Explainable AI (XAI): Where It Stands Today?

Stavros Theocharis / November 30, 2022 / Explainable AI

A quick review of its current phase


Artificial Intelligence is quickly becoming an essential component of businesses, academia, and society, and Explainable Artificial Intelligence (XAI) is the branch of AI that explains the reasoning behind the intelligent systems’ predictions, suggestions, and conclusions. If humans want to make sure that artificial intelligence is used responsibly to benefit academia and the public interest, they should embrace and push for XAI.

  • Make sure everything is in line with regulations and legislation.
  • Avoid potential danger.
  • Provide justifications that are responsible and credible.
  • Reduce the effects of bias, unfairness, and misunderstanding on the accuracy of the models, and know how to interpret them.
  • Verify the accuracy of XAI’s models and explanations.

Basic XAI taxonomies

There is a difference between explicitly training explainable models and explaining an unclear model after it has been trained. The first model category is referred to as a transparent model or ante-hoc explainability, whereas the second one is referred to as a post-hoc explainability model (Speith T., 2022). Linear regression, decision trees, knn, etc. are all examples of well-known transparent models. All of these models perform well across a wide range of tasks and data sets. However, such models don’t always work well in practice. The concept of a performance-explainability trade-off is relevant here (Arrieta A. B. et al., 2020). If any of these simpler models fails to provide satisfactory results, a more complex model should be used instead. These sophisticated, opaque models are known as “black boxes” due to their lack of explanation.


Ridley M. (2022) supports the idea that the three main parts to be answered are about the characteristics of an effective explanation, who exactly this explanation applies to, and in what manner the explanation will be presented. The explanations given are dependent on the surrounding circumstances. As with almost all software applications, the end user’s needs and goals, as well as the XAI, are used to judge the quality of the explanation.

Post-hoc XAI methods

Some of the known XAI post-hoc methods are:

Human-centered AI

The difficulty of explaining AI is fundamentally a human-centered issue. Expert system researchers have already struggled with this issue. Nonetheless, the resurgence of interest in explanations is the result of two processes happening at the same time. Firstly, the recognition of the increasing complexity and interdependence of modern AI products, and secondly, the growing recognition of the crucial roles they play as arbiters in numerous facets of human life. The current social science ideas on how individuals explain, interpret, and construct shared meaning via interaction need to form the basis for XAI procedures. In order to comprehend the social and technological needs of human-AI interaction, some researchers also discuss how to systematically apply Human-centered design (HCD) principles to the XAI development and design processes (Neerincx M. A. et al., 2019).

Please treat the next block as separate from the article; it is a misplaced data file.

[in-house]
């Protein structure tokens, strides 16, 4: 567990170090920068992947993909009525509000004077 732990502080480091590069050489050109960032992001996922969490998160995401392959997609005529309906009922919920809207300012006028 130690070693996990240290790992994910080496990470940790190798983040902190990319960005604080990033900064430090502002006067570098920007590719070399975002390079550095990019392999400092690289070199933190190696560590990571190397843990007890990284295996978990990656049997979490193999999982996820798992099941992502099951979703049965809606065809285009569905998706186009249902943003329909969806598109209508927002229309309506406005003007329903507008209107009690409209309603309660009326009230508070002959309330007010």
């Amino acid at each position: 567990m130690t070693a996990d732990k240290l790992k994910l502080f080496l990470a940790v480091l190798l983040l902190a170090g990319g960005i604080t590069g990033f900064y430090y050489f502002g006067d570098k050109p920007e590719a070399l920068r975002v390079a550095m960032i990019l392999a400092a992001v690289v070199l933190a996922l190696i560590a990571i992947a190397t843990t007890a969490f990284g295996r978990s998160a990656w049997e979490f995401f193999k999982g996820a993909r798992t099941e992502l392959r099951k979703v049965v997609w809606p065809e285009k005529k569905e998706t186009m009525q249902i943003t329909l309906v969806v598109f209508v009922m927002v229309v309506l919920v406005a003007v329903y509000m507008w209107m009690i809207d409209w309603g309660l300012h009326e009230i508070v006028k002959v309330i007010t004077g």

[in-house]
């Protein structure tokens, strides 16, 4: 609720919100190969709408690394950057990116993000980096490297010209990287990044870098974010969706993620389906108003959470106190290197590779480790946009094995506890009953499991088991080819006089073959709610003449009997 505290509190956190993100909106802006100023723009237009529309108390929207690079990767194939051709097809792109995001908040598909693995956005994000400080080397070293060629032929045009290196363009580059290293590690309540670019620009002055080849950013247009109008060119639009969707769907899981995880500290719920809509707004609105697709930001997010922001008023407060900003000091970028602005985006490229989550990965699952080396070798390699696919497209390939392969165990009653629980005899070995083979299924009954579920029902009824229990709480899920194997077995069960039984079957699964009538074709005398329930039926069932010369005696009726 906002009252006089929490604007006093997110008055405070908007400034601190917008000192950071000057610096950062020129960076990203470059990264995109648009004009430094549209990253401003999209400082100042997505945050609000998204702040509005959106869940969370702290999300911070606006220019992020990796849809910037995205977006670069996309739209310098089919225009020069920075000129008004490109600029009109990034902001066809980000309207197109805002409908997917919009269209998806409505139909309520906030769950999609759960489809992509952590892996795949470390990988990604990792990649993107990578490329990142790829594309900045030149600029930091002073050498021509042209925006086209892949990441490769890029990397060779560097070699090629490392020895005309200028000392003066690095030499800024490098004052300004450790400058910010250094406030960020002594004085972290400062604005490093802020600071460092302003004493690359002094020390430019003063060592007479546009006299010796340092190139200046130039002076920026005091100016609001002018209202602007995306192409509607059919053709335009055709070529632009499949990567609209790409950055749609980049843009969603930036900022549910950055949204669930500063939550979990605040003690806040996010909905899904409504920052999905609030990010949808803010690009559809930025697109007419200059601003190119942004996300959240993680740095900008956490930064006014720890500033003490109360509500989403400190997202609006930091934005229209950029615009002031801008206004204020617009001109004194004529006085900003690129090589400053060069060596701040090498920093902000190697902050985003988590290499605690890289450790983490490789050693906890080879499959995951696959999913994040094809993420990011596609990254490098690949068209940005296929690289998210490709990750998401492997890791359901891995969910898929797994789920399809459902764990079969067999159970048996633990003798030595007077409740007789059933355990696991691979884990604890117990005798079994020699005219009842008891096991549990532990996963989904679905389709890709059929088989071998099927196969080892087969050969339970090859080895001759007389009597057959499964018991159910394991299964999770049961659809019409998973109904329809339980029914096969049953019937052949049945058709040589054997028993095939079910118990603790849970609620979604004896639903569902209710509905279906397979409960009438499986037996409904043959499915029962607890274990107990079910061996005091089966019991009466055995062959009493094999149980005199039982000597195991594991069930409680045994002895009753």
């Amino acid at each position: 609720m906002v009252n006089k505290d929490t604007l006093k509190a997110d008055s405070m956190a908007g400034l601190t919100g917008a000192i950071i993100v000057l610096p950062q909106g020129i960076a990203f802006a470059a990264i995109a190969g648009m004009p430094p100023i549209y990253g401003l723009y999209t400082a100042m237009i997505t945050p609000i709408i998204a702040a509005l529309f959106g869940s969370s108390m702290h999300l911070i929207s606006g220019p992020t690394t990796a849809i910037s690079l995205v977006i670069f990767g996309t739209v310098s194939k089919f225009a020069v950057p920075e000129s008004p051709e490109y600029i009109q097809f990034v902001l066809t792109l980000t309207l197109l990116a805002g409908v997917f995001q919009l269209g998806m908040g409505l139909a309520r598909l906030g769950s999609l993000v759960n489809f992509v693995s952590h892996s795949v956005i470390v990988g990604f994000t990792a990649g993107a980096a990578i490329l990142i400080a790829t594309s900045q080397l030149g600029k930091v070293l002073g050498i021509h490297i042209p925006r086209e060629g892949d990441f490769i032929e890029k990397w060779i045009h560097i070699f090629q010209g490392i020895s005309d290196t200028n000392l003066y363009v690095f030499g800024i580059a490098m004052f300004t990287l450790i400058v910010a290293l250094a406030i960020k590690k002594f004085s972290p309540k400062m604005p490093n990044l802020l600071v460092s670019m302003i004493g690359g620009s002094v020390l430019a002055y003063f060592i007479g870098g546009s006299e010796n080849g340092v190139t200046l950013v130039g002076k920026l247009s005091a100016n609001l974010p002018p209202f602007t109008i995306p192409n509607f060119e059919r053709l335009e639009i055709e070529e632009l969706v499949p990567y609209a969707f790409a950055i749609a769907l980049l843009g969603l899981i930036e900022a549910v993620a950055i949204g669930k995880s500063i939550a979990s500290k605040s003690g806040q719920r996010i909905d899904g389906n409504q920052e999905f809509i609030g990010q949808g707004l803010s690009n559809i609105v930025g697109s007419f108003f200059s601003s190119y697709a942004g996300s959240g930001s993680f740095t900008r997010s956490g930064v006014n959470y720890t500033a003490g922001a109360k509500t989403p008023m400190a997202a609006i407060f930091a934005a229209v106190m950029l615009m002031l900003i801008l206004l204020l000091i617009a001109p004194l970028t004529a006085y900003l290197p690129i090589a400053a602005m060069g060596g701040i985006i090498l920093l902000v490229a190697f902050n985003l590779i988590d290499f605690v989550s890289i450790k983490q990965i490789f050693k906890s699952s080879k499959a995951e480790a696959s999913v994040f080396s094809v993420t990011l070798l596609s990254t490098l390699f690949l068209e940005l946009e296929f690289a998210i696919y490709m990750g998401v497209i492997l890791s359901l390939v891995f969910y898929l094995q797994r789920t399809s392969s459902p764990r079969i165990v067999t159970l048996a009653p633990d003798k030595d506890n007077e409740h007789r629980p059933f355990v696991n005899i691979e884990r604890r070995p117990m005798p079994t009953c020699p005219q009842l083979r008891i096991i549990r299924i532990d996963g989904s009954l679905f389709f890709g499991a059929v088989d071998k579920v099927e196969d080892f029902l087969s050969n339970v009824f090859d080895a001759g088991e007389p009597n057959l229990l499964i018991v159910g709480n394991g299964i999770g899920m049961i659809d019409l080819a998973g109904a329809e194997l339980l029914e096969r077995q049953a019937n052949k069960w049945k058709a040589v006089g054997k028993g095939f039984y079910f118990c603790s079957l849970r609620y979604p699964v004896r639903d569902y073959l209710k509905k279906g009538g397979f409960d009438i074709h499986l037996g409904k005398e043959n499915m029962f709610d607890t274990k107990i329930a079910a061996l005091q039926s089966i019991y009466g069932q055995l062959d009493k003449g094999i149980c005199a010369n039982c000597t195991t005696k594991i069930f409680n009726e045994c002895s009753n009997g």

So many XAI algorithms have been created, but are they all effective? Since XAI comes with a wide variety of settings, arriving at a specific solution seems to be difficult. The solution is complex because it relies on knowing how humans take in, interpret, and use AI-provided justifications. Human-computer interaction (HCI) studies, as well as human-subject research more generally, are essential for assessing XAI in the context of use, determining its limitations, and generating human-centered solutions. Actually, there are a large number of studies that reference a better understanding of the models through the XAI as it currently stands. On the other hand, XAI does not always help to bring about the desired results.


There is a high significance to XAI, its many components, and the ways in which they might be applied to the problem of explaining deep neural network algorithms. Model-agnostic post-hoc explainability algorithms have attracted a lot of XAI attention because of their convenience and potential applicability. The current state of research in XAI assessment shows that the area of XAI is still developing, highlighting the need for caution in the creation and selection of XAI methodologies. In order to better design and evaluate XAI, recent enhancements in human-centered assessments have been made.


Arrieta A. B., Díaz-Rodríguez N., Del Ser J., Ben- netot A., Tabik S., Barbado A., García S., Gil-Lopez S., Molina D., Richard B., Chatila R., Herrera F. (2020). Explainable Artificial Intelligence (XAI): Concepts, Taxonomies, Opportunities and Challenges Toward Responsible AI. Information Fusion, 58, 82–115.

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